1. The influence of central inspiratory drive on heart rate variability was investigated in young human subjects using power spectral analysis of R—R intervals.
2. The area of the high-frequency component occurring at the respiratory frequency (0.2–0.25 Hz) in the power spectral density curves was used as an index of respiratory sinus arrhythmia.
3. Central inspiratory drive was increased by breathing a CO2-enriched (5%) gas mixture and this condition was compared with a similar degree of ventilation produced voluntarily.
4. Tests were conducted on eight young subjects with and without low-dose scopolamine (scopoderm TTS) in a double-blind cross-over trial.
5. Scopolamine decreased heart rate and increased the high-frequency peak, suggesting that its main action on the cardiac vagal pathway was a peripheral one, possibly increasing the efficacy of vagal impulses on the cardiac pacemaker.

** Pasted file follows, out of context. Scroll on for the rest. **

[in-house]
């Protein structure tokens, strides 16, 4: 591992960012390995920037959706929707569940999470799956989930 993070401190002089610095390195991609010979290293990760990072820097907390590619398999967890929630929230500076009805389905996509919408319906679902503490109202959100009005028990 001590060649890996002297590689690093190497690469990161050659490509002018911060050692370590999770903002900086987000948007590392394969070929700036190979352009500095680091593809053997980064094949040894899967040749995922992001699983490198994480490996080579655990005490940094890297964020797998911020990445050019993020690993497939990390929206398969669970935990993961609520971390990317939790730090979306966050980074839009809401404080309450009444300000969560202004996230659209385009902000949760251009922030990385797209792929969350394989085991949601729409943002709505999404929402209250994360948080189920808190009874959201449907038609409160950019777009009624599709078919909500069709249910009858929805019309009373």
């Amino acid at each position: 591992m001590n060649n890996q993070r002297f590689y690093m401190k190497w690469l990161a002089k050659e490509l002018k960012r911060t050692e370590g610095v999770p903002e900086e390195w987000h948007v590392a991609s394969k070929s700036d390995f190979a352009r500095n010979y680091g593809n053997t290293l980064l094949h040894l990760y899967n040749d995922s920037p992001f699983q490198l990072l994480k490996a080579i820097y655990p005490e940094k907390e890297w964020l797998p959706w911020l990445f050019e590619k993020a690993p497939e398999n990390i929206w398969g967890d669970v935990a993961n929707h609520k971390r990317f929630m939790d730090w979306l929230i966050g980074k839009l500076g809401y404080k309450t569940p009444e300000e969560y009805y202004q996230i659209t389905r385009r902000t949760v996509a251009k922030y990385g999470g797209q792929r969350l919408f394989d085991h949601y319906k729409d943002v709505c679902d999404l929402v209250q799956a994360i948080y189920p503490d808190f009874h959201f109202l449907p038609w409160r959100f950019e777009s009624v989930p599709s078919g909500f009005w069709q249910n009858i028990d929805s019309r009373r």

6. With scopolamine, CO2 breathing increased the area of the high-frequency component significantly more than a similar degree of ventilatory movements produced by voluntary hyperventilation.
7. It is concluded that respiratory sinus arrhythmia in humans is at least partly dependent on a central respiratory—cardiac coupling, most probably similar to that shown in animal studies.